More than 40,000 calls have been made to the National Domestic Abuse Helpline since the start of the coronavirus lockdown, and demand is rising as restrictions ease, according to the charity that runs it.
The revelation comes after the Catholic Church urged the nation to support victims of domestic abuse during the height of the Covid-19 lockdown.
Refuge’s telephone helpline, which ordinarily logs around 270 calls and contacts from women, friends and family members needing support every day, saw an increase of 77 per cent during June.
The first week in July saw a 54 per cent rise in women needing emergency accommodation when compared with the last week in June – the highest number of women needing emergency accommodation during the lockdown period.
During June, 73 per cent of calls to the helpline were from survivors of domestic abuse, and 40 per cent of these callers were provided with information on issues such as child contact and housing rights.
Refuge said 17 per cent of callers were supported to make safety plans and 15 per cent were looking for emergency accommodation indicating they needed to leave their homes urgently.
During the same month, Refuge’s National Domestic Abuse Helpline website, where women experiencing domestic abuse can access support if they are unable to call, saw an increase of more than 800 per cent compared with pre-lockdown statistics.
In mid-April, Bishop John Sherrington, of the Bishops’ Conference domestic abuse working group, warned that there was a risk that the lockdown could result in a growth in domestic abuse and he praised organisations and individuals who continued working through the pandemic to support victims.
“Every person has a right to live their life free from violence, abuse, intimidation and fear,” he said at the time. “Please join me in praying for the women, men and children who are experiencing suffering due to domestic abuse during this pandemic, asking the Lord to give them hope and courage in the knowledge that there are places of safety for them during this pandemic.”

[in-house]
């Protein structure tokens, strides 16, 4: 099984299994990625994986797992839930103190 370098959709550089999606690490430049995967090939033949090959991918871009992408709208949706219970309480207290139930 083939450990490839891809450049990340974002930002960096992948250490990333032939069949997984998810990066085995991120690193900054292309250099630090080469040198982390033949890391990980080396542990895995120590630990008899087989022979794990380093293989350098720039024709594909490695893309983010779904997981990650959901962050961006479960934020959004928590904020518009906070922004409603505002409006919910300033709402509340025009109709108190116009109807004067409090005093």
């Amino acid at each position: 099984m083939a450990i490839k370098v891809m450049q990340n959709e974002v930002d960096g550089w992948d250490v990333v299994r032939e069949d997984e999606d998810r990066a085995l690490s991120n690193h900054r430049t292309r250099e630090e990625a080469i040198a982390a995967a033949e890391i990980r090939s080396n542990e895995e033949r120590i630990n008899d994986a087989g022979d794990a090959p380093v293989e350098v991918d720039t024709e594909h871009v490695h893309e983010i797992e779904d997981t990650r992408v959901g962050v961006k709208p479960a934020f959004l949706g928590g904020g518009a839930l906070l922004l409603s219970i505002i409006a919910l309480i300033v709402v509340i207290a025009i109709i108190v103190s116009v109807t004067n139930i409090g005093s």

Domestic abuse commissioner Nicole Jacobs has called for the Government to put a plan in place to help tackle abuse in the home, warning of a surge beyond the autumn, and described the 77 per cent rise during June as “stark”.
Speaking to BBC Radio 4’s Today programme, Ms Jacobs said: “There has been some Government funding, but just to point out that that funding is in place and has been given to charities and services until the end of October.
“Of course, this surge is going to go well beyond that so one thing the Government needs to put in place is a plan post-October and that is quite urgent to do now because we can see the evidence is right in front of us.”
She said it was part of employers’ “responsibility” to protect staff wellbeing and understand how their workers were faring during lockdown, including in respect of the possibility of domestic abuse.
In May, Refuge launched a new live chat function in response to Covid-19.
Refuge said the window to call for help when living with an abusive partner is ordinarily very limited, but becomes increasingly narrow when isolated with a perpetrator and the charity identified a need to provide women experiencing domestic abuse with new “silent” methods of accessing support.
The charity said women have flocked in their hundreds to access this service, and 70 per cent of them are survivors – the majority of whom sought advice on how to remain safe while living with an abuser.
Jane Keeper, director of operations at Refuge, said: “We anticipated lockdown being a very challenging time for women living with abusive partners.
“Refuge was able to quickly adapt its helpline to ensure it was accessible and safe to call during lockdown.
“Over the last four months, Refuge has seen huge spikes in the number of women who have needed our support during lockdown, and as restrictions start to ease we are seeing demand rise yet more.
“While we cannot draw immediate conclusions from this, what it does tell us is that women have remained with their perpetrators during lockdown, which may explain why we’ve seen an increase in the numbers of concerned third parties who have contacted us to seek support.
“As restrictions have begun to ease, which has given women space to make plans to leave their abuser, we have seen a large rise in the numbers of women requiring emergency refuge accommodation.”
Picture: PICTURE POSED BY MODEL. Archive photo, dated 09/03/15, shows a shadow of a man with a clenched fist as a woman cowers in the corner. (Dominic Lipinski/PA).